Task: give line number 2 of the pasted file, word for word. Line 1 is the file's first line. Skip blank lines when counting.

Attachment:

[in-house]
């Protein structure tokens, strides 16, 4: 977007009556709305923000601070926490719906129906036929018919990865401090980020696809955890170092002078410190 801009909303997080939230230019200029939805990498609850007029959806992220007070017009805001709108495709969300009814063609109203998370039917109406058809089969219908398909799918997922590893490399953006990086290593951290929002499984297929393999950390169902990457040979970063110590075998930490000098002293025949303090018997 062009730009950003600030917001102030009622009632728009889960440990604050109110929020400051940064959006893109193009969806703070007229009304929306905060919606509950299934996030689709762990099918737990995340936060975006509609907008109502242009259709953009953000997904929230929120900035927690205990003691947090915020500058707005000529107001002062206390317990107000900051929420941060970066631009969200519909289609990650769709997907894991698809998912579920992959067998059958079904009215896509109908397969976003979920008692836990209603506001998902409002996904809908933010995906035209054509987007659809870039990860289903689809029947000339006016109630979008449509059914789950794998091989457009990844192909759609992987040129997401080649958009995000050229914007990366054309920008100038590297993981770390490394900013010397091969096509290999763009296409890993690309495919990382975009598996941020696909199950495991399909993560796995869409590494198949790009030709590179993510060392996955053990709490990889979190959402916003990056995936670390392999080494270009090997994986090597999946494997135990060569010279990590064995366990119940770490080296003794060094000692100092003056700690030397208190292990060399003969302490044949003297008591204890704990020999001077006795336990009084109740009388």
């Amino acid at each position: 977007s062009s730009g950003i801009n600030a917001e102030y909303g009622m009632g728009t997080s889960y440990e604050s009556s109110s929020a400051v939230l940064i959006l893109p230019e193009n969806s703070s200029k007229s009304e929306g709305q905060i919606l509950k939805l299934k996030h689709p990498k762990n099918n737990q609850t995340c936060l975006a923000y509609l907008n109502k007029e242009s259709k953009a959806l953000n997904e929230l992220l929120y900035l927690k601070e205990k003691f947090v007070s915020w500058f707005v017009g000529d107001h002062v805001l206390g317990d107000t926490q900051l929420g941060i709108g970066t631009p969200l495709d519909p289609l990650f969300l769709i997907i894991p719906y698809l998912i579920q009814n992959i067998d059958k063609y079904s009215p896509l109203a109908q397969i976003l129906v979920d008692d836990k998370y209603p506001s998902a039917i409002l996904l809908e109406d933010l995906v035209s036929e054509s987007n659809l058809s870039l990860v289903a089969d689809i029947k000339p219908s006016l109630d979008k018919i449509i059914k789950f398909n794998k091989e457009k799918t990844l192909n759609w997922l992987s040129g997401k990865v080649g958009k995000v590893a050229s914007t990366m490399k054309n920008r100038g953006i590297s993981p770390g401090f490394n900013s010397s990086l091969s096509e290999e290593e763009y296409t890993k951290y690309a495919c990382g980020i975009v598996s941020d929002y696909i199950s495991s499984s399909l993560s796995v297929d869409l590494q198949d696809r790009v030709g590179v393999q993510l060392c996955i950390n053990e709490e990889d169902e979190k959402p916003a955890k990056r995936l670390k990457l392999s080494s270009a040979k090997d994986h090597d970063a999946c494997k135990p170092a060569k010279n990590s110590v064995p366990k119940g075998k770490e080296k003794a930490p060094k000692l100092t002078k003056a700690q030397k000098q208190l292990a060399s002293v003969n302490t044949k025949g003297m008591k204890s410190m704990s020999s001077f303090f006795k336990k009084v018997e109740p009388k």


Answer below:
């Protein structure tokens, strides 16, 4: 977007009556709305923000601070926490719906129906036929018919990865401090980020696809955890170092002078410190 801009909303997080939230230019200029939805990498609850007029959806992220007070017009805001709108495709969300009814063609109203998370039917109406058809089969219908398909799918997922590893490399953006990086290593951290929002499984297929393999950390169902990457040979970063110590075998930490000098002293025949303090018997 062009730009950003600030917001102030009622009632728009889960440990604050109110929020400051940064959006893109193009969806703070007229009304929306905060919606509950299934996030689709762990099918737990995340936060975006509609907008109502242009259709953009953000997904929230929120900035927690205990003691947090915020500058707005000529107001002062206390317990107000900051929420941060970066631009969200519909289609990650769709997907894991698809998912579920992959067998059958079904009215896509109908397969976003979920008692836990209603506001998902409002996904809908933010995906035209054509987007659809870039990860289903689809029947000339006016109630979008449509059914789950794998091989457009990844192909759609992987040129997401080649958009995000050229914007990366054309920008100038590297993981770390490394900013010397091969096509290999763009296409890993690309495919990382975009598996941020696909199950495991399909993560796995869409590494198949790009030709590179993510060392996955053990709490990889979190959402916003990056995936670390392999080494270009090997994986090597999946494997135990060569010279990590064995366990119940770490080296003794060094000692100092003056700690030397208190292990060399003969302490044949003297008591204890704990020999001077006795336990009084109740009388």